First Spill Studies Show Gulf Kids Are At Risk

Researchers are beginning to make their first conclusions about the deeper effects of the BP oil spill on Gulf residents. Host Liane Hansen talks with Dr. Irwin Redlener of the National Center for Disaster Preparedness at Mailman School of Public Health at Columbia University about a study he led on the effects of the BP spill on Gulf residents.

Copyright © 2010 NPR. For personal, noncommercial use only. See Terms of Use. For other uses, prior permission required.


Researchers are beginning to make their first conclusions about the deeper effects of the BP oil spill on Gulf residents. In July, the National Center for Disaster Preparedness, at Columbia University, conducted a telephone survey of 1,200 residents of coastal Louisiana and Mississippi.

Dr. Irwin Redlener directed the survey, and he joins us from our New York bureau. Dr. Redlener, welcome to the program.

Dr. IRWIN REDLENER (National Center for Disaster Preparedness, Author, "Americans at Risk"): Thanks, Liane. Glad to be here.

HANSEN: Really, one of the survey's most startling results is that 30 percent of children living within 10 miles of the water have, according to their parents, experienced either a medical or mental illness since the spill. What kinds of illnesses are we talking about?

Dr. REDLENER: The medical side included very severe rashes, or coughing or wheezing that was otherwise unexplained - and then a host of psychological consequences, which including depression, difficulty sleeping, and a variety of other problems that these children were expressing. Even 9-year-old children were talking about their way of life being over. That was a pretty hair-raising experience, to hear so many young, young people talk about the end of a way of life.

HANSEN: And what about the adults?

Dr. REDLENER: Well, the adults also have just an unrelenting amount of anxiety about the consequences of this massive oil catastrophe down there. Tremendous instability in families around livelihood, around the possibility of having -maybe to move away from the region - by the way, which about one out of four families have already been talking about.

And the families themselves are having lots of discord. Very stable families under these kinds of pressures, are feeling lots of stress. There's been an increase in domestic violence - and even reports of suicide in some of these coastal communities.

HANSEN: Is it possible to say with certainty which illnesses, either psychological or physical, are directly tied to the spill?

Dr. REDLENER: Well, that's a very good question, and the answer to that right now is no. What we set out to establish was that there was the appearance of new symptoms. And then the question of, well, are they actually related, can we prove they're related to the oil disaster? No, but anecdotally, the sense of physicians and clinicians whove been down there is that there is some tie. Otherwise, we wouldn't be able to explain what would've caused a sudden, very dramatic increase in a lot of these symptoms that, as I say, did not exist before the oil spill.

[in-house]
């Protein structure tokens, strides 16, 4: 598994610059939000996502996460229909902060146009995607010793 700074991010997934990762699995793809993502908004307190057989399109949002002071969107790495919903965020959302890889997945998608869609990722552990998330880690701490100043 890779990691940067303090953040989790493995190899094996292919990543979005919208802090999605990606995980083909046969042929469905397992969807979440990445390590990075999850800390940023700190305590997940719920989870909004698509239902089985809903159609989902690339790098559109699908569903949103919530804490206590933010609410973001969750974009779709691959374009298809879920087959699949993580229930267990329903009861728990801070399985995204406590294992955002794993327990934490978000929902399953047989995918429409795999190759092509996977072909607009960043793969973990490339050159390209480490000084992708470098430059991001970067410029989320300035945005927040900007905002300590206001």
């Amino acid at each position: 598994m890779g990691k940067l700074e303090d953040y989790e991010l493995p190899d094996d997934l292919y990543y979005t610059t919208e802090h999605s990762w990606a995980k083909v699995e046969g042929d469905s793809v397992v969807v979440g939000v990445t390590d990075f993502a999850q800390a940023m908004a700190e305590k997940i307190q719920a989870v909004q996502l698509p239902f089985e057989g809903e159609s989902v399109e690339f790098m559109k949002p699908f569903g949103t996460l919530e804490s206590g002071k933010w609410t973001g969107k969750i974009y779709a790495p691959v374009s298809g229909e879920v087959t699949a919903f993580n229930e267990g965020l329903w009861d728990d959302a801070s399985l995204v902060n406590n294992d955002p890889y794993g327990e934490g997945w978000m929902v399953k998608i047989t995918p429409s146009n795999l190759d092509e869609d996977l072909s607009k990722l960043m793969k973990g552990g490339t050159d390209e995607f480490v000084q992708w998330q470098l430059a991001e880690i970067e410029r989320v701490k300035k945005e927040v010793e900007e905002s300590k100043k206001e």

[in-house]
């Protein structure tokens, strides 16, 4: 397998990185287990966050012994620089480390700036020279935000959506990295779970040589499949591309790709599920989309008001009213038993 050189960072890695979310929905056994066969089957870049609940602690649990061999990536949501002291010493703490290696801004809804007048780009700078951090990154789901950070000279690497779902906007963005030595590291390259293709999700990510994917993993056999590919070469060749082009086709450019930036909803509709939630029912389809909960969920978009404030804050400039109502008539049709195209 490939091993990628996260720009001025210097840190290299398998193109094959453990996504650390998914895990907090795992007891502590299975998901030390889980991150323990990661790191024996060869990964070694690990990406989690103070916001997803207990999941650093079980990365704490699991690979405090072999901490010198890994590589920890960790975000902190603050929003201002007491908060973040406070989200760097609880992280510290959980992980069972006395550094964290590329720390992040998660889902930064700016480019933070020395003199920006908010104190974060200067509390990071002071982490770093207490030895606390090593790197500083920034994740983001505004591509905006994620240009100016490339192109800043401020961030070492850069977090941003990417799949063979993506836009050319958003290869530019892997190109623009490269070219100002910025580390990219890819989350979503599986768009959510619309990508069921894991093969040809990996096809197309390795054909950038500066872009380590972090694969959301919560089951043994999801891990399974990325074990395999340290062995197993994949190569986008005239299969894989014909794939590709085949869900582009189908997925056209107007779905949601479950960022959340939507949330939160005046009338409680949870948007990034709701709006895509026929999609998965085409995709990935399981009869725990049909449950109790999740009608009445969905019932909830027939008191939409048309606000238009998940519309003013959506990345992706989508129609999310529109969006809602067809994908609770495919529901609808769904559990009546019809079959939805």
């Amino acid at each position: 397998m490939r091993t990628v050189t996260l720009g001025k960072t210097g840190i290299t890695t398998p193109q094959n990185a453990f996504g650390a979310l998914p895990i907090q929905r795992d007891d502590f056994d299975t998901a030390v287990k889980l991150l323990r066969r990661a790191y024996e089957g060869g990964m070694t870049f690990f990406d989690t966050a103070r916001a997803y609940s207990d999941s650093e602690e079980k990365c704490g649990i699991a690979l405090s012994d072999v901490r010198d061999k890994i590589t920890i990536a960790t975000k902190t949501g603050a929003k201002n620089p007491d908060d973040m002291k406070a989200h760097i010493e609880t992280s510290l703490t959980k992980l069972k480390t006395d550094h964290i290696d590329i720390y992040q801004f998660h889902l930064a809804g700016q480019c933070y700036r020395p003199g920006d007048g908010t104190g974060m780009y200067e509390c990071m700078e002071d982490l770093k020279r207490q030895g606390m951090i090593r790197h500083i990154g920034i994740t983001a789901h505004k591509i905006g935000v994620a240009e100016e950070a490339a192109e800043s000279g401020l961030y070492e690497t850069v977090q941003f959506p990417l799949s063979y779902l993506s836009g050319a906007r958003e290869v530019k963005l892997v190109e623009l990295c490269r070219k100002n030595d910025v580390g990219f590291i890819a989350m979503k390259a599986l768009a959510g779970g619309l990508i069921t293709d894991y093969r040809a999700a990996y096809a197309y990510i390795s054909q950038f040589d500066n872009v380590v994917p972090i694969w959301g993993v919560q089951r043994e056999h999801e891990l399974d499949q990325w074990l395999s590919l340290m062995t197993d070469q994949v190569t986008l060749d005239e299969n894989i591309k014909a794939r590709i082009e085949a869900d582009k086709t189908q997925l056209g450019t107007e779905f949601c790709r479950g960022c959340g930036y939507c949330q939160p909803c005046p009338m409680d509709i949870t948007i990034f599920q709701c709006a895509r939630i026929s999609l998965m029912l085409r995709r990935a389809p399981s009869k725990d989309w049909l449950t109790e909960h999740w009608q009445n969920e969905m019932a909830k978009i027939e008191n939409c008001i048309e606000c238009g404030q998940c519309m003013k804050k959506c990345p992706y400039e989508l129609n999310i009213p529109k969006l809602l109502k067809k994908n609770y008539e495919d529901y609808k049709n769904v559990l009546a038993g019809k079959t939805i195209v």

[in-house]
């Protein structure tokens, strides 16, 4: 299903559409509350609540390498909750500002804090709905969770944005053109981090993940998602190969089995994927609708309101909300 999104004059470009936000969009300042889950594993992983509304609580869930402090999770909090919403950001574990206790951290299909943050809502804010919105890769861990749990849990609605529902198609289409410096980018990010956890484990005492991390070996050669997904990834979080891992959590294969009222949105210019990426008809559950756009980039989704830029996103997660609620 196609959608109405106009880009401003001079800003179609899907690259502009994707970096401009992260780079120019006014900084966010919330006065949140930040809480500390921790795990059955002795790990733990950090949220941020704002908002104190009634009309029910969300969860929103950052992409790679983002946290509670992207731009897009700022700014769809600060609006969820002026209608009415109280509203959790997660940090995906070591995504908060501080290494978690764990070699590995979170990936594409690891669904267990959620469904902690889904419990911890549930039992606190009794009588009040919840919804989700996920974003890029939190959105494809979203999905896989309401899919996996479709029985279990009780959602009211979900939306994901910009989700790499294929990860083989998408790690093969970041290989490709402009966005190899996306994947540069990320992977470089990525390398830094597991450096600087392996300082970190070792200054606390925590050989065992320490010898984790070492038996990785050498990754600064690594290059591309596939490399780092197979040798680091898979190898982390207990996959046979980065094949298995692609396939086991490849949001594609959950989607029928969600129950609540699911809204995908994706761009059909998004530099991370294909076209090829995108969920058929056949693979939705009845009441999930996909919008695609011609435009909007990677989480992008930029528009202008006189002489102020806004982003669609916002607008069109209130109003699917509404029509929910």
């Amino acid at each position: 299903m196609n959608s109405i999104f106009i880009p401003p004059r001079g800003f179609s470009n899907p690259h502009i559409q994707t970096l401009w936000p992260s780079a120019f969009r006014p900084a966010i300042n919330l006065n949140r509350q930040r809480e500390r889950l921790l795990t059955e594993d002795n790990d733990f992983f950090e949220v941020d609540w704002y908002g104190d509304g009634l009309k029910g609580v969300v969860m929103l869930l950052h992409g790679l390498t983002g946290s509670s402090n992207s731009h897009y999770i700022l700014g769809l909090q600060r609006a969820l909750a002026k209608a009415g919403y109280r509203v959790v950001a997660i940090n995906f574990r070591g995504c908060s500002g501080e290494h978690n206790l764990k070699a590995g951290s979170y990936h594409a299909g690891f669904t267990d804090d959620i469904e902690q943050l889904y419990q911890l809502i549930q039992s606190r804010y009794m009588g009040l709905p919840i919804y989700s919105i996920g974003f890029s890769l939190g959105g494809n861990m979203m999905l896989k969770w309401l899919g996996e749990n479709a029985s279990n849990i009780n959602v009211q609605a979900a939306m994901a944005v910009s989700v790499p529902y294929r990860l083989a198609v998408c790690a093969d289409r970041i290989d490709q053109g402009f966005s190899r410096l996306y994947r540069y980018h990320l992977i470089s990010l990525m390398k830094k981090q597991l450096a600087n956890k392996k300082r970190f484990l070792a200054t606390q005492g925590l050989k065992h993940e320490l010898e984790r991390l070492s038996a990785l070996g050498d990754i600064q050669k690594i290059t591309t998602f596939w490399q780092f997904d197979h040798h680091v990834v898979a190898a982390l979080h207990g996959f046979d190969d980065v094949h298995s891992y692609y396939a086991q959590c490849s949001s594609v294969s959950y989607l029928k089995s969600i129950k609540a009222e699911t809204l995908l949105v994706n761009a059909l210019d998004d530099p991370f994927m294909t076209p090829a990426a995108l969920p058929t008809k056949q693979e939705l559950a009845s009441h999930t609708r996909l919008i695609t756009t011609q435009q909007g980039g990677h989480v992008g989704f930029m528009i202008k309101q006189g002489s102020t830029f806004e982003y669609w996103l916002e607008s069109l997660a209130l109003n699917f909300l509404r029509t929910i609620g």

HANSEN: In terms of symptoms, did you see more in lower-income households?

Dr. REDLENER: Yes. We saw significantly more in lower-income households. And this really reinforces a well-known notion that people who are vulnerable, for whatever reason, before a disaster - because of income, other disparities, racial disparities - those kind of individuals and populations are much more vulnerable.

HANSEN: Is it because, perhaps, lower-income households, it's more difficult for them to get either medical or psychological care? They're underserved, in other words?

Dr. REDLENER: That is true. And the families that are most vulnerable and this was true with Katrina - those that have the least are affected the most.

HANSEN: You mentioned Hurricane Katrina, and I understand your center studied Gulf residents back then - five years ago - as well. Does Katrina's legacy compound the difficulties that these coastal residents face now?

Dr. REDLENER: These are multiple traumatized populations and communities. And then there's what were referring to as, in essence, a failed recovery for many, many families, post - even five years post-Katrina debacle. And on top of that comes the oil spill. So we're in really uncharted territory, as far as understanding the impact of these multiple psychological traumas.

HANSEN: Dr. Irwin Redlener of the National Center for Disaster Preparedness. He's also author of the book "Americans at Risk." He joins us from our New York bureau. Thank you.

Dr. REDLENER: You're welcome. Thanks for having me.

Copyright © 2010 NPR. All rights reserved. No quotes from the materials contained herein may be used in any media without attribution to NPR. This transcript is provided for personal, noncommercial use only, pursuant to our Terms of Use. Any other use requires NPR's prior permission. Visit our permissions page for further information.

NPR transcripts are created on a rush deadline by a contractor for NPR, and accuracy and availability may vary. This text may not be in its final form and may be updated or revised in the future. Please be aware that the authoritative record of NPR's programming is the audio.



Please keep your community civil. All comments must follow the Community rules and terms of use, and will be moderated prior to posting. NPR reserves the right to use the comments we receive, in whole or in part, and to use the commenter's name and location, in any medium. See also the Terms of Use, Privacy Policy and Community FAQ.